To para­phrase an­other mon­strous aunt, An­thony Horowitz seems to be liv­ing en­tirely for plea­sure now; such is the only con­clu­sion one can draw from The Sen­tence is Death (Cen­tury, ¤16.99), the sec­ond en­try in his De­tec­tive Hawthorne se­ries, where Hawthorne’s Wat­son is An­thony Horowitz him­self. Whether he is fret­ting about his Foyle’s War rewrites, get­ting barred from Daunt’s book­sellers for shoplift­ing (“I’m very sorry, An­thony, I don’t think we’ll be stock­ing you after this.”) or can­celling his hot ticket at the Na­tional Theatre to at­tend a book­club whose mem­bers mis­take him for Eoin Colfer be­fore pro­ceed­ing to ig­nore him, Horowitz the writer is ev­i­dently hav­ing a great deal of fun at the ex­pense of his mimsy, Pooter­ish avatar.

There’s a sim­ple mo­ment early on that en­cap­su­lates the game be­ing played, when Hawthorne is ad­mit­ted to the build­ing where a mur­der has been com­mit­ted. “I smiled vaguely, ner­vous that I would be stopped, but the po­lice­man seemed to be ex­pect­ing me. I went in.”

Of course he was; of course he did: like any good au­thor, his job, peev­ish and re­sent­ful though it makes him, is to fol­low his de­tec­tive around.

Lit­er­ary satire, meta-fic­tional tricks: the only el­e­ment that doesn’t work quite so well here is the mur­der mys­tery – I guessed the cul­prit’s iden­tity pretty much im­me­di­ately, and I did my best not to – but there is more than one mys­te­ri­ous death to clear up, and it is in ex­plor­ing the in­cit­ing sins of the fathers that the dark, em­bit­tered heart of this novel poignantly sur­faces.

No­to­ri­ous book

Sarah Wein­man is the ed­i­tor of a vol­ume of short sto­ries, Trou­bled Daugh­ters, Twisted Wives, and two Li­brary of Amer­ica an­tholo­gies de­voted to women crime writ­ers from the 1940s and 1950s, the so-called trail­blaz­ers of do­mes­tic sus­pense.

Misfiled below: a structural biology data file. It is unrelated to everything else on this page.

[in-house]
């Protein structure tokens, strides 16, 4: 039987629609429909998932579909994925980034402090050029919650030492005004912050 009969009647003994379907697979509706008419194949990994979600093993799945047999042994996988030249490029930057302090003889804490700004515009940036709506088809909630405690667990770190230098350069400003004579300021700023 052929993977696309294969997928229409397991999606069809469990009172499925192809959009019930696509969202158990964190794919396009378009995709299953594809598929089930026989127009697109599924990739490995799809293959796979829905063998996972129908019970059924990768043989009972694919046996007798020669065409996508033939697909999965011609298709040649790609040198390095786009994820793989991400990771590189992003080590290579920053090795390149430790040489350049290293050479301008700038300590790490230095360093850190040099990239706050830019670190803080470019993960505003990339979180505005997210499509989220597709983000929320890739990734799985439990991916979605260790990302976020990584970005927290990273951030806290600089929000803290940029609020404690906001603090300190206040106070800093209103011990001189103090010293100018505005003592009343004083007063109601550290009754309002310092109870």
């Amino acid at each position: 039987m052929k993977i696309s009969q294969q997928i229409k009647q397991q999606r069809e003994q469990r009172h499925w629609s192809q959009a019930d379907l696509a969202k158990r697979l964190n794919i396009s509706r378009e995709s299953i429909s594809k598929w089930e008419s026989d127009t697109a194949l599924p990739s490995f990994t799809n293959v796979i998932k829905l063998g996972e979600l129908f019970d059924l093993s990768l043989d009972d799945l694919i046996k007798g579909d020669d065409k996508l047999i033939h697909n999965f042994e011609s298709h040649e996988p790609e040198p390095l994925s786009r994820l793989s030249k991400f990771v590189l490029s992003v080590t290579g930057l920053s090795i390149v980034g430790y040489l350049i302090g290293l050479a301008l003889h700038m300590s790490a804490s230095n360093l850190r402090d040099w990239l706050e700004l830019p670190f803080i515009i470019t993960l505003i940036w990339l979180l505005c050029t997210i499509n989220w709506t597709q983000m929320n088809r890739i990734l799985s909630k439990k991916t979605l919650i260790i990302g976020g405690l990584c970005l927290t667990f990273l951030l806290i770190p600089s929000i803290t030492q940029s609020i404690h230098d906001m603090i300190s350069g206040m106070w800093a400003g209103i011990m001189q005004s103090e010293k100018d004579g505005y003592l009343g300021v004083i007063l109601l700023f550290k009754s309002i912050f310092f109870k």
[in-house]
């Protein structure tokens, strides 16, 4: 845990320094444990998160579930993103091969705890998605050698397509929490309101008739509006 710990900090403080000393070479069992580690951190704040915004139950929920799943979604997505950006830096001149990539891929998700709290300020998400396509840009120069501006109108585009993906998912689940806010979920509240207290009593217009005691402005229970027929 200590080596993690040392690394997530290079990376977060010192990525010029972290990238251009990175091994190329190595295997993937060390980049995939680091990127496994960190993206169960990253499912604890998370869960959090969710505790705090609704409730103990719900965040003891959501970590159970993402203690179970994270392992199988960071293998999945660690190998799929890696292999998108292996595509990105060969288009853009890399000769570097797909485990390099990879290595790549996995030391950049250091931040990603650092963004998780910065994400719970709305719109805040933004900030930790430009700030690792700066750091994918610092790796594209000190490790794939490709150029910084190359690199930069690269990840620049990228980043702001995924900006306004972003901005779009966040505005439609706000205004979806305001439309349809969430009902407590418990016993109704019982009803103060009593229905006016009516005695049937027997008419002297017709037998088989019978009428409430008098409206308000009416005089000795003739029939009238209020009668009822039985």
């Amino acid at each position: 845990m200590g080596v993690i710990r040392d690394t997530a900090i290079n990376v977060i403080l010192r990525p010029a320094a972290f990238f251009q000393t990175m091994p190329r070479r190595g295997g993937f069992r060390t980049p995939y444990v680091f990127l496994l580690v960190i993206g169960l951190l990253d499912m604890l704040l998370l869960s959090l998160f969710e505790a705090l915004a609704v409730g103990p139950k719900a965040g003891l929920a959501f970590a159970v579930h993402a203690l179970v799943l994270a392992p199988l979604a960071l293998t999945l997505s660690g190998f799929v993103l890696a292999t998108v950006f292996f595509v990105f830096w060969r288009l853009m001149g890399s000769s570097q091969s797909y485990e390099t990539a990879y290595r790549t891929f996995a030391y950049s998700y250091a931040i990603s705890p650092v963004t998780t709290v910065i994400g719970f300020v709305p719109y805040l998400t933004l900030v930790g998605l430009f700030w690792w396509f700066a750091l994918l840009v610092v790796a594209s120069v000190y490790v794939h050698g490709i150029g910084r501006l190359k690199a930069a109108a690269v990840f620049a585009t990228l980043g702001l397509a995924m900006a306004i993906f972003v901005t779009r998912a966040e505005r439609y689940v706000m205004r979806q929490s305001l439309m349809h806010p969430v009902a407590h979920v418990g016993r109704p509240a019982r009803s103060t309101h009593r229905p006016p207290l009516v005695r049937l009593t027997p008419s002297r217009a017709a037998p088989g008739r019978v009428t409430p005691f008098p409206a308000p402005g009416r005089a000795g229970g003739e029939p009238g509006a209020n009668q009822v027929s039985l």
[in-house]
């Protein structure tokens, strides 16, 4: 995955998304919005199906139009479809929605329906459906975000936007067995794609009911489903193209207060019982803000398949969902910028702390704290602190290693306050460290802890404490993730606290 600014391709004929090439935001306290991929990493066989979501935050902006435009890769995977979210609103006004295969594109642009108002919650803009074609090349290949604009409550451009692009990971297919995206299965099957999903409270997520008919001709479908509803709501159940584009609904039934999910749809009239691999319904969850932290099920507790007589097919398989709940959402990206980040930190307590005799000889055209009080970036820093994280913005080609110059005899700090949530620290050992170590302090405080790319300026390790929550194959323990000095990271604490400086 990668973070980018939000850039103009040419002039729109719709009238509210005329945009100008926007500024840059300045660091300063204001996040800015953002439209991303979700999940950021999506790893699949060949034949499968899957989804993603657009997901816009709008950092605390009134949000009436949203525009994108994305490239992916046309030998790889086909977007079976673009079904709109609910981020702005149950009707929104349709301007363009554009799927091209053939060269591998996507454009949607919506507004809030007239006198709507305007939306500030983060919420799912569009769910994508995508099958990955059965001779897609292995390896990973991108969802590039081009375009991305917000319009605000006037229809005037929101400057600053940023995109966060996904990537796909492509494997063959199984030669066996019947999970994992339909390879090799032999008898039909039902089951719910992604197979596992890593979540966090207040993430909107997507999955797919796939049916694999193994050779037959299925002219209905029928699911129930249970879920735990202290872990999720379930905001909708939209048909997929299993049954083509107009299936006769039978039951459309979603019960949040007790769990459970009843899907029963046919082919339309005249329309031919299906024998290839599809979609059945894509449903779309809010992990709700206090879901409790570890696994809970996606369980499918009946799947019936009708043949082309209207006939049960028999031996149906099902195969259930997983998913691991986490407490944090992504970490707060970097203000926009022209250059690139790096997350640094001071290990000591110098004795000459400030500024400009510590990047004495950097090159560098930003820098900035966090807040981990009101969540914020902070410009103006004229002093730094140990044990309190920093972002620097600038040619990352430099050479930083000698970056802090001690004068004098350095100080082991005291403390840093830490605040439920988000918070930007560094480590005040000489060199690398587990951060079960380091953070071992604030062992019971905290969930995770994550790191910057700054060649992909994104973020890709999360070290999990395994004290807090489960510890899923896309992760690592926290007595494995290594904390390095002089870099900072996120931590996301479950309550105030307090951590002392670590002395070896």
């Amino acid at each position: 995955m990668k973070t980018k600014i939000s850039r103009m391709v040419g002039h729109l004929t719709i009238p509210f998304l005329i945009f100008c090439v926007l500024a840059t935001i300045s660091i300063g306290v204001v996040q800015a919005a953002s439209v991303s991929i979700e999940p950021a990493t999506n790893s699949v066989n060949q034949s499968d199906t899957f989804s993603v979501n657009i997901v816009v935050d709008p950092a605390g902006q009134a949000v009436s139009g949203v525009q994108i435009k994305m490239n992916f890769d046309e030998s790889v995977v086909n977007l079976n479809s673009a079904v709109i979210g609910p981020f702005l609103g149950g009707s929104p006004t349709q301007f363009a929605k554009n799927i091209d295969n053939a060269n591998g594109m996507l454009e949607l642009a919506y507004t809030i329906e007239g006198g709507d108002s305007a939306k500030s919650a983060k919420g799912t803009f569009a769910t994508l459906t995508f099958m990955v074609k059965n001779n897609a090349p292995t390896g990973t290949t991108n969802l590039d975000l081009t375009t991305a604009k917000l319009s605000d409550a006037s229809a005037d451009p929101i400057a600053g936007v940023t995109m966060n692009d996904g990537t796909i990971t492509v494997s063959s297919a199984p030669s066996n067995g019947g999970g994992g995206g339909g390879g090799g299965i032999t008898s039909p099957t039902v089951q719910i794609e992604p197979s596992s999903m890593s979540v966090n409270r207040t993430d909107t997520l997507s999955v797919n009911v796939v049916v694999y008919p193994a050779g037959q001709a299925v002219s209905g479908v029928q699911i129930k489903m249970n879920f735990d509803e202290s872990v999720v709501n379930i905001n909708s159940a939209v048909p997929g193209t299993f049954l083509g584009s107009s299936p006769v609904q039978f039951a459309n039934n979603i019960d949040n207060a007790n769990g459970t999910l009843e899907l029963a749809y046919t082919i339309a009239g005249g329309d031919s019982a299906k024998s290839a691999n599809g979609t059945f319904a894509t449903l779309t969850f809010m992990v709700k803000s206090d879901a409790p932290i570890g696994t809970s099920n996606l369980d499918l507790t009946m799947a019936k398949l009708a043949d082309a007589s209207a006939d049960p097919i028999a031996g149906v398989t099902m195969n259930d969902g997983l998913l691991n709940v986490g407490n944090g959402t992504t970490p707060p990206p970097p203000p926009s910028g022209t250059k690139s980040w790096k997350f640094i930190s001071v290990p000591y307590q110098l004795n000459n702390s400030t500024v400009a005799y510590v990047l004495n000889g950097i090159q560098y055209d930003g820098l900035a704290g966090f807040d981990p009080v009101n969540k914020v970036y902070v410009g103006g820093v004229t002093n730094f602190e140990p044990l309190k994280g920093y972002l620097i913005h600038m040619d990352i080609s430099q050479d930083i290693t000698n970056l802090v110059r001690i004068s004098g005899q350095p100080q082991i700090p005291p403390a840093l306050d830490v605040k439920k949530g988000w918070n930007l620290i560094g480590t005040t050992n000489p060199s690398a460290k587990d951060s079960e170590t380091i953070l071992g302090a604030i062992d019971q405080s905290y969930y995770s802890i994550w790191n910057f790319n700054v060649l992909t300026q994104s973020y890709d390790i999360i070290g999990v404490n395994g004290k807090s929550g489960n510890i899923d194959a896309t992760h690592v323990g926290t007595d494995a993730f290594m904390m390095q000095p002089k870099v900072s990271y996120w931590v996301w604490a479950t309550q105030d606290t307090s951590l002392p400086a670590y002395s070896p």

The Real Lolita (W&N, £16.99), her first book, is a skil­fully as­sem­bled blend of true crime, lit­er­ary anal­y­sis and cul­tural crit­i­cism ex­plor­ing the as­so­ci­a­tions be­tween the real story of Sally Horner’s ab­duc­tion and the writ­ing of Vladimir Nabokov’s beloved, no­to­ri­ous book.

Weav­ing be­tween the two sto­ries, Wein­man is care­ful not to over­state her case, al­low­ing that Lolita would cer­tainly have ex­isted with­out Sally Horner, but in­sist­ing that the nar­ra­tive was un­doubt­edly strength­ened by the in­clu­sion of her story. Most af­fect­ing per­haps is the ex­tract from Véra Nabokov’s pri­vate di­ary ex­press­ing her dis­may at the pub­lic re­cep­tion of the novel: “I wish some­one would no­tice the ten­der de­scrip­tion of the child’s help­less­ness, her pa­thetic de­pen­dence on the mon­strous HH, and her heartrend­ing courage all along . . .” In restor­ing a real victim to the pic­ture, Wein­man’s book is an elo­quent, com­pas­sion­ate, flu­ent act of notic­ing.

Darkly funny

That other most won­der­ful time of the year is loom­ing, when ev­ery day feels like one long meal; brac­ing then to have a book short enough to fin­ish be­tween cour­ses, so to speak. Mick Her­ron’s The Drop (John Mur­ray, £9.99) is a darkly funny, beau­ti­fully writ­ten Slough House novella to tide us over un­til the real thing comes along; Stephen King’s El­e­va­tion (Hod­der & Stoughton, £14.99) is by Frank Capra out of Ray Brad­bury, a magical small-town story of un­ac­count­able weight loss, prej­u­dice, long-dis­tance run­ning, un­der­stand­ing, veg­e­tar­ian Mex­i­can food and as­cen­sion into heaven.

From top: An­thony Horowitz, An­drea Carter, Mick Her­ron and Sarah Wein­man